It used to be a chore to get your credit score, but now everyone seems to be giving it away. There are several websites that'll show you your numbers for free (or a small monthly payment). If you are banking online, you may have seen the offers for a weekly peek at your number. If you find yourself dreading the news, we have a few ideas for boosting that number.
First, your credit score is like a magic 8 ball trying to predict the likelihood that you'll pay your debts. It's most important when you go to get a mortgage, auto loan or credit card, but other people look at it, for instance when they are deciding whether to rent you an apartment or turn on your utilities.
The good news is, debit cards don't affect credit scores.
Calculating The Magic Number
There are several factors that go into how credit agencies determine your credit score. Your payment history is the largest factor, making up 35 percent of your number. Next, at 30 percent, is the amount you owe to creditors, followed by how long you've had a history of using credit (15 percent). After that, it's new credit and the types of credit you have (auto loans, credit cards, mortgage, student loans, etc.).
Building up a good credit score will take time, but what you have to do to get there doesn't have to. A few simple choices on your part can, over time, give you the number you're working toward.
Increase Limits, Not Number Of Cards
You may think that taking out more credit will increase your number because that lowers the percentage of credit owed. That's half true; having more credit available than what's being used is helpful, but that doesn't mean you should open more cards. Opening several new lines of credit at the same time can look bad, as it's considered new credit, and therefore negatively impacts your score. Instead, periodically ask your current card issuers to raise your credit limit by $500 or even $1,000. Paying off balances is also important in giving you more "unused" credit wiggle room.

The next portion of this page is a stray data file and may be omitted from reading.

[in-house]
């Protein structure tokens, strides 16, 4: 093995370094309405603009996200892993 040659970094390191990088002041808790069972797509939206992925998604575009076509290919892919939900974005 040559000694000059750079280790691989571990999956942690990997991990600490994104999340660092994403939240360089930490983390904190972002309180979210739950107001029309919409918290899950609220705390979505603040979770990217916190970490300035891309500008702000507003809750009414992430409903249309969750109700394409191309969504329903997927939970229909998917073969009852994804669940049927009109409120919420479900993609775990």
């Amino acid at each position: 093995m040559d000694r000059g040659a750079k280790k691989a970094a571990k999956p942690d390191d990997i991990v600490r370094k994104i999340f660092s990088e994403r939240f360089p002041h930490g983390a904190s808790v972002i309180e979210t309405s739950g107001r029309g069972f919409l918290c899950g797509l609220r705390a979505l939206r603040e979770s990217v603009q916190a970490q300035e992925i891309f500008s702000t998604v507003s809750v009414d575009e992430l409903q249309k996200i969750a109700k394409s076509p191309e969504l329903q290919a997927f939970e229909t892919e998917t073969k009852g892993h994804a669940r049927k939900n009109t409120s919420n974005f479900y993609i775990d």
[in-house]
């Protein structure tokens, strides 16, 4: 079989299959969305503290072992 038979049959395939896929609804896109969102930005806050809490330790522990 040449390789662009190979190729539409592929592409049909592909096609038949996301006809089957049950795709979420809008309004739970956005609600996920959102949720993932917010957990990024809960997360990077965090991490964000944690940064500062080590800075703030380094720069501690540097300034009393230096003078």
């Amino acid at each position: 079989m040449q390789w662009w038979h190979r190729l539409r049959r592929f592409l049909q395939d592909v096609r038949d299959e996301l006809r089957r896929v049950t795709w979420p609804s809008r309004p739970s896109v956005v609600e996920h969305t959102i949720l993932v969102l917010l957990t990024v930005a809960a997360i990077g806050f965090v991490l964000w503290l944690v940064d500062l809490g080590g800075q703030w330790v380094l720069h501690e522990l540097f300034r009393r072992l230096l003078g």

Maintain Old Accounts
Even if you're no longer using that Old Navy credit card you opened as your first card back in college, don't close it! Canceling a card reduces the amount of credit available, and can hurt your score. It also contributes to the length of credit history you've had.
Even if you don't like the number, you need to check your credit report to make sure everything is correct. Any mistakes or illegal access to your credit will damage your score. By law, you're able to get a free copy of your credit report yearly from each of the three major credit-reporting companies, so take advantage of that and be diligent with checking your credit history.
Another thing you should pay attention to is payment due dates. Missing payments is a huge negative on your credit score, so if you're not very good at remembering to pay your bills on time, set up reoccurring automatic payments. Schedule them a few days before the payment due date, so you can make sure you're covered.